• Question: is unhealthy bacteria good or bad for you

    Asked by t260599 to Jim on 23 Jun 2011.
    • Photo: Jim Caryl

      Jim Caryl answered on 23 Jun 2011:

      Well, when I describe bacteria as being ‘unhealthy’, what I mean is that they are less ‘fit’ than a similar bacteria when gown in a particular condition. So my idea for the gene gym is to add a single gene to one strain of bacteria, which makes it able to resist antibiotic medicine that would normally kill it, or stop it from growing. I then compete this bacteria with an almost identical strain that doesn’t have that extra gene in it.

      In the presence of antibiotic, obviously the one with the extra gene is going to do better. However, if we take the antibiotic away, which strain will do better, the one with the extra gene, or the one without? This is the question I’m testing.

      Sometimes having an extra gene puts a ‘metabolic load’ on the cell, making it have to do more work and expend more energy. If you likened having that extra ‘defence’ gene to you wearing a suit of armour – the armour will be great if people are throwing stones at you, but if no-one is throwing stones, it’s just a very heavy thing to carry around – so in this way, I would say that adding this gene makes the bacteria ‘unhealthy’.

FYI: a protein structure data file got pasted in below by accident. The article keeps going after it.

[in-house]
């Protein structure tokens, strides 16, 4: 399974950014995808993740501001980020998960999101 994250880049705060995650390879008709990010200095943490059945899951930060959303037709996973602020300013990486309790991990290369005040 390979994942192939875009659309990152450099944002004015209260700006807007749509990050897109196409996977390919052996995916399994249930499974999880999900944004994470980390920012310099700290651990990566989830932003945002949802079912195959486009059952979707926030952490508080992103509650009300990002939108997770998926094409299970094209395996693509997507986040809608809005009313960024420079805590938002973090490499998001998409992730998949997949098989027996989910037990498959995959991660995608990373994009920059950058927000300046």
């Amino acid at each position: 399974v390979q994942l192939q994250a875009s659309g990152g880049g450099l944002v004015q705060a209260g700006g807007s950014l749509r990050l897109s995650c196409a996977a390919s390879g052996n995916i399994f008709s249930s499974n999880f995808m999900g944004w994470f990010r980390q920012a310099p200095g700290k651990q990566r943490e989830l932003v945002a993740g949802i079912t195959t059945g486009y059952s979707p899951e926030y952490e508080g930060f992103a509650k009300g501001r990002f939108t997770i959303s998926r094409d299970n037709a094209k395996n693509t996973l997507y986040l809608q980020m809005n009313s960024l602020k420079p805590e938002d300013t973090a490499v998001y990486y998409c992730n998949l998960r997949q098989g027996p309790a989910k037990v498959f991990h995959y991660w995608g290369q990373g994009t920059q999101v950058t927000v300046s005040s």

Just because a bacteria is ‘unhealthy’, doesn’t mean it’s any more or less likely to cause disease, it’s just less likely to than a related bacteria that doesn’t have the gene. The defence gene will make the antibiotic medicine useless, so we can’t use it to treat people with infections caused by that bacteria any more, which is bad.

      What IS important however, is that if we know that the particular defence gene makes the bacteria unfit, then there is a good chance it won’t stick around. So if we were to stop using the particualr antibiotic medicine that the gene defends against, that gene may vanish from the bacterial population and we would be able to one day start using that medicine again.

      However, some antibiotic defence genes are carried by bacteria with no problems whatsoever, and even if we stopped using antibiotic medicine to treat them, they would still hang on to this gene. I’d like to know which types of antibiotic defence genes do this too.